Dame Stella Rimington served as Director General of Britain’s Security Service, MI5, from 1992 to 1996. Eight years later, in retirement, her first spy novel was published, launching the Liz Carlyle series. Dead Line (2008) is the fourth in the series, now nine strong.
Clearly, Rimington has intimate knowledge of MI5 and its sister agency, MI6. So it’s no surprise that every entry in the Liz Carlyle series rings with authenticity. What is unexpected is Rimington’s proficiency with plotting, characterization, and scene-setting. Like its three predecessors in the series, Dead Line is a pleasure to read.
Dead Line (Liz Carlyle #4) by Stella Rimington @@@@@ (5 out of 5)
In this suspenseful spy thriller, a high-level Middle Eastern peace conference is scheduled to take place in Scotland. The presidents of Israel, Syria, and the United States are all scheduled to attend. The conference is just weeks away when MI6 picks up a credible agent’s report that a plan is afoot to sabotage the conference. Thirty-five-year-old MI5 officer Liz Carlyle is assigned to work with MI6 to determine whether the threat is real and, if so, find out who’s behind it—and thwart it at all costs.
Together with her able young aide, Peggy Kinsolving, and senior MI6 officer Geoffrey Fane, Liz sets out on an investigation that intensifies as the deadline approaches. Other agencies become involved, including the CIA, Special Branch, Revenue and Customs, and Israel’s Mossad. Suspense builds steadily as the story unfolds, and it’s not until the very end that Liz—or the reader—understands what’s really happening. The novel concludes on a high note, but loose ends remain to be wrapped up in future stories.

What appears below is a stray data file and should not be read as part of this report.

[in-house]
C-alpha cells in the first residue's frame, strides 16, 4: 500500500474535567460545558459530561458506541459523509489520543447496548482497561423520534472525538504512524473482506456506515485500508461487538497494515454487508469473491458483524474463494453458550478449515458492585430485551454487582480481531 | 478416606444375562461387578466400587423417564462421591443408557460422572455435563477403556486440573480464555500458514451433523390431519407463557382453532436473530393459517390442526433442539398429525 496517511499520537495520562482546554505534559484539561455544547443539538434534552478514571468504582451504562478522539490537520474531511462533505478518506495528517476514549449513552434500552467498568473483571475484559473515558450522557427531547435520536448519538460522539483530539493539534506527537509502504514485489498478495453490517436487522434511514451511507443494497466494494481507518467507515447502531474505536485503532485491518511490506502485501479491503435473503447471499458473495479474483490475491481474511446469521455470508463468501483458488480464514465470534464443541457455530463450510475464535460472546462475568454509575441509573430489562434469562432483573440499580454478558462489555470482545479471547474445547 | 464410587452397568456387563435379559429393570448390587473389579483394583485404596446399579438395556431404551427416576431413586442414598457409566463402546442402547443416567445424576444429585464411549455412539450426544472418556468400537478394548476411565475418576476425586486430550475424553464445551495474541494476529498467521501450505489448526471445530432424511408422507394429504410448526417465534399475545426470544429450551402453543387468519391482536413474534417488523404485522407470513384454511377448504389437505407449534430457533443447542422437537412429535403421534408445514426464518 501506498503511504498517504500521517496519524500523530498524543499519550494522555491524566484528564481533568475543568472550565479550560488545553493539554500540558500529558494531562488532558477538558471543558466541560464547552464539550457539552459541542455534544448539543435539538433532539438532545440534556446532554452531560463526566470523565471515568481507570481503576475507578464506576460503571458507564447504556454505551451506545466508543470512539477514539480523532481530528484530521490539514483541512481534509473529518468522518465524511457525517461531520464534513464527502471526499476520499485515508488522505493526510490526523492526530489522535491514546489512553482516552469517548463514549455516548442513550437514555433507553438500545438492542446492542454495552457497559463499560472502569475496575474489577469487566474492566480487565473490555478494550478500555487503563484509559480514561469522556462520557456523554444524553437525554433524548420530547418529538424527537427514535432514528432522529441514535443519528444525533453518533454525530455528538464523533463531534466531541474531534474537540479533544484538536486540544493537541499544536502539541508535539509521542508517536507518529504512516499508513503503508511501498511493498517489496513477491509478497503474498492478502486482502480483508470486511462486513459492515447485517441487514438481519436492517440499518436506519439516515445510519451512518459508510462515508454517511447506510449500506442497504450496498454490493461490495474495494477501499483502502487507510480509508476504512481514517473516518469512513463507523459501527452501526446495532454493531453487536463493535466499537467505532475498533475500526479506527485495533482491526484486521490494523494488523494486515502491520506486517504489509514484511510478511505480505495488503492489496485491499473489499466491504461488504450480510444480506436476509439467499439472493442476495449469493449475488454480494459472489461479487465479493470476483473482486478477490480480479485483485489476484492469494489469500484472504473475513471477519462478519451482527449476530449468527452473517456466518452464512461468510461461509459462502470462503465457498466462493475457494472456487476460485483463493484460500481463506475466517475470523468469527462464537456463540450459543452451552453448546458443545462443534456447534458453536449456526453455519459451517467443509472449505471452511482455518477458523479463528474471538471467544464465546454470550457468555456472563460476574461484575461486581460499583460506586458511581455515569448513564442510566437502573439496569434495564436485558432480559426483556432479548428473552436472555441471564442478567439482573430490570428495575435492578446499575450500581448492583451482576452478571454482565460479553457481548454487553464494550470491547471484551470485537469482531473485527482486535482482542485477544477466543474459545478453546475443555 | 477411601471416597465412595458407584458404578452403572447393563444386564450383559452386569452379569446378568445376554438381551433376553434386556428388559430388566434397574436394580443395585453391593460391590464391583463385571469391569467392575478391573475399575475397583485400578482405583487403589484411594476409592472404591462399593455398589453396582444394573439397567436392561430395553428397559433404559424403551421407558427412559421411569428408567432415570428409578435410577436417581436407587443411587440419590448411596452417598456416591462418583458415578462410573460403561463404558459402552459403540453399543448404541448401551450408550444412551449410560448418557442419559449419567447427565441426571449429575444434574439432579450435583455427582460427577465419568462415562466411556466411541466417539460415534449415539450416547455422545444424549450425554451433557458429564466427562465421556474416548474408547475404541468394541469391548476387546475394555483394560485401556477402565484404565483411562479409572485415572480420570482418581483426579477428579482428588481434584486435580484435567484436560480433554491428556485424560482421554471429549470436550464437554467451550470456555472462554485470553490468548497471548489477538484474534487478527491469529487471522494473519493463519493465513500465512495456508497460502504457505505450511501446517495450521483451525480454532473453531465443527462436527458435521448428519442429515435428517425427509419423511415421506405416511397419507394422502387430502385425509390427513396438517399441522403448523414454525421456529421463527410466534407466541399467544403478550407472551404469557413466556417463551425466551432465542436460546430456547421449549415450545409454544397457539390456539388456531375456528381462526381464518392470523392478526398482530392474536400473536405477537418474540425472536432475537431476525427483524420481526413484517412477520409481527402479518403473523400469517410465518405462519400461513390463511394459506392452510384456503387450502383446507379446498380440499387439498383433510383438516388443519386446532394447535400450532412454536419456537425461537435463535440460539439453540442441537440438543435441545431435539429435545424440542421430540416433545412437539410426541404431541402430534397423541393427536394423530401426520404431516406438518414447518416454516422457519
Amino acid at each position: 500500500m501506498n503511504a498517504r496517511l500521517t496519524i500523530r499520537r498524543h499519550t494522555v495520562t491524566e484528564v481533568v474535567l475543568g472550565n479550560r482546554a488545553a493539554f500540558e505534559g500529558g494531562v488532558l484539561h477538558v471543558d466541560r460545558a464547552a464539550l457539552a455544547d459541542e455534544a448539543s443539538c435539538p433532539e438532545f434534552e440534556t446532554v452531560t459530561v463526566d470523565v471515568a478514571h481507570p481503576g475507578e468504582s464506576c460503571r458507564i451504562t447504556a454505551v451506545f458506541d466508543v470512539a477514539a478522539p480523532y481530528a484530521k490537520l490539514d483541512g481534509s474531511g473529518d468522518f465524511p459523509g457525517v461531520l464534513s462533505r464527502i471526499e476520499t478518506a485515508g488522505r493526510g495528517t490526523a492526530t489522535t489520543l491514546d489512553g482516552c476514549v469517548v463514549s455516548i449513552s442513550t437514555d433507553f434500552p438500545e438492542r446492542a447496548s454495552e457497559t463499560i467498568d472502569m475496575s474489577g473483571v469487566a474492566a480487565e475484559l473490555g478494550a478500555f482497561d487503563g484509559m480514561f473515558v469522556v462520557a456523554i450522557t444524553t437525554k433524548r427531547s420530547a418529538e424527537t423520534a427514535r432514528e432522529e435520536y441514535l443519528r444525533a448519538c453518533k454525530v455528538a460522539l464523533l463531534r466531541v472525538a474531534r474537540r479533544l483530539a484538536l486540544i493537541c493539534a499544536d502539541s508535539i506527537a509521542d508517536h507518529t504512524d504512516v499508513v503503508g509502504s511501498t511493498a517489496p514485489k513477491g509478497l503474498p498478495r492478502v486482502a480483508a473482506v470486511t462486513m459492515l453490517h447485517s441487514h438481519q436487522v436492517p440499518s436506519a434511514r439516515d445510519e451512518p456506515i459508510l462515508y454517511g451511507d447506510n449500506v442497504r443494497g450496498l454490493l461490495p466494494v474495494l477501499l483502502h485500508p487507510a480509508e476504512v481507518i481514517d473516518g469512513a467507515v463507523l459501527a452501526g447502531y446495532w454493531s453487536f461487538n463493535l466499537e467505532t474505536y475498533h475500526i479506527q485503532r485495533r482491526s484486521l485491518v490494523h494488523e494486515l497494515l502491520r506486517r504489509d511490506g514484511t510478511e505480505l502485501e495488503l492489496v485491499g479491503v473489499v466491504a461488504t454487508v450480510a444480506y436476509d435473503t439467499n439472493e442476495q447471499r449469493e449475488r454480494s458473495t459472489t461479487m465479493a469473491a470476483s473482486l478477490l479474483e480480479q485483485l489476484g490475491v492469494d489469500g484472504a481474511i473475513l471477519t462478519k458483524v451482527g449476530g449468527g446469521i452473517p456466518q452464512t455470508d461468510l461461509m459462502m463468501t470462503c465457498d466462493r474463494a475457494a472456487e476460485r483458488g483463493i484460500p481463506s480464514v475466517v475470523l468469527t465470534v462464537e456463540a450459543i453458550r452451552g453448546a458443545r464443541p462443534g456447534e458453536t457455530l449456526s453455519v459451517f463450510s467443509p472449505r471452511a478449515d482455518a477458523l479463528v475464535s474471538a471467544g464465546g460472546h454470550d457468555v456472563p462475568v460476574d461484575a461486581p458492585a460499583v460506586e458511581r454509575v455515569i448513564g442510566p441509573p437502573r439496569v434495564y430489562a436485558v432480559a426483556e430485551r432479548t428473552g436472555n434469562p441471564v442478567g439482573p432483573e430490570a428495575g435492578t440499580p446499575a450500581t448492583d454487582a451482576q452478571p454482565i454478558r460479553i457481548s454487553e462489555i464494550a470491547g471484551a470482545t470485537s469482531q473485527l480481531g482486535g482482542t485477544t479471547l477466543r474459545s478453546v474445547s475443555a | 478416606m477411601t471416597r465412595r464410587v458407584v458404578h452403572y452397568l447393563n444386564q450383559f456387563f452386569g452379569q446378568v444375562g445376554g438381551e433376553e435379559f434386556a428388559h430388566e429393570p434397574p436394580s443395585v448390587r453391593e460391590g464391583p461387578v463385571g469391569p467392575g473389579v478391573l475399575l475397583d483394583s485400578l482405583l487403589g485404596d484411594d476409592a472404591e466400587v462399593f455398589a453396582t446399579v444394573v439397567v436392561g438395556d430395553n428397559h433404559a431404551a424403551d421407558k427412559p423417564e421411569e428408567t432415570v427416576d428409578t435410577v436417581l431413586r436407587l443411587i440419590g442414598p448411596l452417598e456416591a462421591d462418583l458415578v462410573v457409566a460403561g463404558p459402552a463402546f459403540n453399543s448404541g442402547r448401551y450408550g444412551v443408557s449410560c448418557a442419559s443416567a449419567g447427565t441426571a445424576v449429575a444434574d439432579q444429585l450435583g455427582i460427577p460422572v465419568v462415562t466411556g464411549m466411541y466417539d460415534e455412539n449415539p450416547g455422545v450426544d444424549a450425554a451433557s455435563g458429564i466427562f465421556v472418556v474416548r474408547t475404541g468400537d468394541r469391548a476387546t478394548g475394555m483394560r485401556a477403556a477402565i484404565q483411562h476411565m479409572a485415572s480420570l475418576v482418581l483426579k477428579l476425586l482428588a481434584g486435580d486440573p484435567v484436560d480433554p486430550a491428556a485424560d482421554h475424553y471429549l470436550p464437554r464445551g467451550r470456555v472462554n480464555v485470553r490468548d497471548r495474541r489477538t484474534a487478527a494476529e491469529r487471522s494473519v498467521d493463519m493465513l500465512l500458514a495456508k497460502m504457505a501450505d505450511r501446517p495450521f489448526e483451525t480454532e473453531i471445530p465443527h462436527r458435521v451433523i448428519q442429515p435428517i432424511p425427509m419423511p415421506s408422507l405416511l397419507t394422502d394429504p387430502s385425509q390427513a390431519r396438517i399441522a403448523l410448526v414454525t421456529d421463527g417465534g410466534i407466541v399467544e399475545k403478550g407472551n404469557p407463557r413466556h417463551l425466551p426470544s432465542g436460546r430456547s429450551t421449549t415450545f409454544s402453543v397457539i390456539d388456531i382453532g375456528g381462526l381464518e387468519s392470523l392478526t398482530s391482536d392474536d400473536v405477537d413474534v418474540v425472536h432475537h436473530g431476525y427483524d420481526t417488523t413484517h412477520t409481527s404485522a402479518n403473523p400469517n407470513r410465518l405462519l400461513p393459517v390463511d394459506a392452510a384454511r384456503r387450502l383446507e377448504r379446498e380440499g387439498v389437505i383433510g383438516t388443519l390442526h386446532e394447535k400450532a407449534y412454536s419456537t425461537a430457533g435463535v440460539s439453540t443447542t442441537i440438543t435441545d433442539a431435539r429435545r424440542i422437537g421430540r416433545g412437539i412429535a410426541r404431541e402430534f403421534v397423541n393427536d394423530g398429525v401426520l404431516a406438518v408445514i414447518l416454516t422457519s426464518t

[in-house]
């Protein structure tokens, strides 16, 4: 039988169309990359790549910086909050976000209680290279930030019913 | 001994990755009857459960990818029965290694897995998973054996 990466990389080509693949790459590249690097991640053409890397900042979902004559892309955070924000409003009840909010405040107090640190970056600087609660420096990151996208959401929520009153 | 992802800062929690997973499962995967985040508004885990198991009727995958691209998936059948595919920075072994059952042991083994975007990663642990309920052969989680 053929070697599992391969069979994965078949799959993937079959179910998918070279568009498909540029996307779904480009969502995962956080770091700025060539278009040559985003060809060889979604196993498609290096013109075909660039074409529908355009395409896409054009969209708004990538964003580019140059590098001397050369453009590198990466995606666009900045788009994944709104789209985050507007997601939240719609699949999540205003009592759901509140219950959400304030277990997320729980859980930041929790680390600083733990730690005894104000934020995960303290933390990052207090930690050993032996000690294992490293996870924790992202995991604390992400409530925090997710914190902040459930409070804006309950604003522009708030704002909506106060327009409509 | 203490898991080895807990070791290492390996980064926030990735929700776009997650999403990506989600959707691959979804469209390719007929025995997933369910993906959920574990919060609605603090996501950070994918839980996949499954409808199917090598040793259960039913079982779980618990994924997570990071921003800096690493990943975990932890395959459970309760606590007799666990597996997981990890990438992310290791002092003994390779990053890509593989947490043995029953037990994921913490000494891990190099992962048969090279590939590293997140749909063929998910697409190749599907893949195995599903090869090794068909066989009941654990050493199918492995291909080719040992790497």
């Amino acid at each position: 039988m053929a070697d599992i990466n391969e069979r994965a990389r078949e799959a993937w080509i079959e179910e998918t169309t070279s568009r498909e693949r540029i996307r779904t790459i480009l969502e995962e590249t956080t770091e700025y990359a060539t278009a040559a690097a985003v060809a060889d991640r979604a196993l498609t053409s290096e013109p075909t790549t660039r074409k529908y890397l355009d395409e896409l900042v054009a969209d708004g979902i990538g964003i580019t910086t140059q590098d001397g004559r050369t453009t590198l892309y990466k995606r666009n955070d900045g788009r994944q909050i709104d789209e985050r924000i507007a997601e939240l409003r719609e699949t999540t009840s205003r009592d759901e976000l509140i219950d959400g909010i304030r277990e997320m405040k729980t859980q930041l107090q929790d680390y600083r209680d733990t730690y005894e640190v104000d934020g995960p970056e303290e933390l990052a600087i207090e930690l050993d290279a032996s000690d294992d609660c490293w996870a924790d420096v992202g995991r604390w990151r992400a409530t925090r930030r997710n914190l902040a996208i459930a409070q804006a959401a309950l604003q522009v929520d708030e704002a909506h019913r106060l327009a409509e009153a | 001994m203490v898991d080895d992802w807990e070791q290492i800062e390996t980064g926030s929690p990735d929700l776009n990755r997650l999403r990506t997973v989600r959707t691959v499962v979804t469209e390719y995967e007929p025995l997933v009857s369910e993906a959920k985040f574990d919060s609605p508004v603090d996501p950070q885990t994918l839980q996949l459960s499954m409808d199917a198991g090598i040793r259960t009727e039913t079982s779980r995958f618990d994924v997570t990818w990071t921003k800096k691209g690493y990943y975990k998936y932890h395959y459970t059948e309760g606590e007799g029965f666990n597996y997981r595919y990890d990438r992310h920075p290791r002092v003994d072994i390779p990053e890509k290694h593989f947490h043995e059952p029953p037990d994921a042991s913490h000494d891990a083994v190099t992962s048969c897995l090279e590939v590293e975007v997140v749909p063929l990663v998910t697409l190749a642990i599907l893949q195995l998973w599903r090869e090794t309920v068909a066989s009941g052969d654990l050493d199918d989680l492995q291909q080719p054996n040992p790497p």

After four novels in the series, Liz Carlyle is coming into sharp focus. She is professional to a fault, highly intuitive, and capable of facing down even the most formidable sexist male. Liz is also secretly in love with her (married) boss, Charles Wetherby, and fearful that the man her aging mother has paired up with is a gold-digger. And she’s frustrated that her job hasn’t allowed her to date. In other words, exceptional though she is, Liz Carlyle is an entirely credible thirty-something Englishwoman.
For additional reading
My review of the first novel in the Liz Carlyle series, At Risk, is at High stakes in an excellent espionage thriller. You’ll find my review of the second one, Secret Asset, here: An engrossing novel about British counter-espionage. The third, Illegal Action, is at An engaging spy novel from former MI5 director Stella Rimington. I have also reviewed Breaking Cover, the ninth book in the Liz Carlyle series, at Russian agents under cover in the UK.
You’ll find all the books in this series at Dame Stella Rimington’s Liz Carlyle series of top-notch espionage novels.
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